A Delta Airlines flight from Beijing to Seattle made an unexpected stop at one of the more out of the way places on the globe in the early morning of Christmas Eve 2018.
The flight, carrying 194 passengers, was diverted for an emergency landing on Shemya Island. The island is home to Eareckson Air Station– a rugged 2×4 mile patch of rock with a 10,000 foot runway, a handful of dilapidated buildings and a radar…and little else. The island is 1200 miles from Anchorage at the far end of the Aleutian chain.
The island was first occupied by Aleut Natives as a seasonal hunting destination from the nearby permanent settlements on Attu and Aggatu, was turned into a Russian fur farm in the mid 1700s, and finally a U.S. military outpost in World War II remaining throughout the Cold War and present day.
Shemya Station opened it’s runway in 1943 and at it’s peak in the 1960s had 1500 military personnel occupying the island. It was renamed Earckson Air Station in 1993, just prior to being turned over to a small civilian caretaker staff.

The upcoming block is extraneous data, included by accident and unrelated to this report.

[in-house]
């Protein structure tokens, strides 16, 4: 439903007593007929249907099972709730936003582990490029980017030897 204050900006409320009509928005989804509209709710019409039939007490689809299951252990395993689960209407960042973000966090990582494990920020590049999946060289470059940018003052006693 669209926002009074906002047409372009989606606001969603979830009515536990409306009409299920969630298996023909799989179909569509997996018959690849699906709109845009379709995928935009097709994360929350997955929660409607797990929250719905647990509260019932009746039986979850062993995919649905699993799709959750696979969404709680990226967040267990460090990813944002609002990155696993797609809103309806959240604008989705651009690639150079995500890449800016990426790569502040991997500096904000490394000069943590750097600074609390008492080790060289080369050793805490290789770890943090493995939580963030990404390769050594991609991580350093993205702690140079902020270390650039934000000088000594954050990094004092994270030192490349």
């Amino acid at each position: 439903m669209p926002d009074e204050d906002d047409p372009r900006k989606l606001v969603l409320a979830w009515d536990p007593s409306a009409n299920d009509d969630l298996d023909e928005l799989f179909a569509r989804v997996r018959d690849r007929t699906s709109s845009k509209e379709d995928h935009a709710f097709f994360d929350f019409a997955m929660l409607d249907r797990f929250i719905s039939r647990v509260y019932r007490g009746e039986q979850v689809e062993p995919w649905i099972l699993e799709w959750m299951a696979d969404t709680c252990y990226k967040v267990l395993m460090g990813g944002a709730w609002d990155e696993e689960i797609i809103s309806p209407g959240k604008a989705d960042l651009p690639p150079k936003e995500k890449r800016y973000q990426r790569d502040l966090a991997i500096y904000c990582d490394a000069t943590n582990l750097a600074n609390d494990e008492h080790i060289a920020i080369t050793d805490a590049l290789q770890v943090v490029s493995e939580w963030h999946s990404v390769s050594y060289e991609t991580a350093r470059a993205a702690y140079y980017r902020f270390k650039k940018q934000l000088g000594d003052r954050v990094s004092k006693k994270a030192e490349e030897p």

The island is one of the very few emergency landing strips in the North Pacific capable of safely landing a full size civilian jet liner and is maintained, in part, for that very purpose. It has been utilized for emergency landings several times by flights transiting the Pacific and a couple of stricken fishing vessels still line its rocky shores.
While many folks who have spent time on the island would report landing there on Christmas Eve would only be slightly more appealing than crashing into the ocean- in a bad storm, any safe harbor is a good harbor. A Delta spokesman reported that a replacement aircraft arrived on the island midday along with a maintenance crew to repair the out of commission airliner.
For the 194 souls in route to Seattle, a gleaming 10,000′ runway stuck amid the endless black of the North Pacific would have been a most welcome sight and a wonderful early Christmas gift.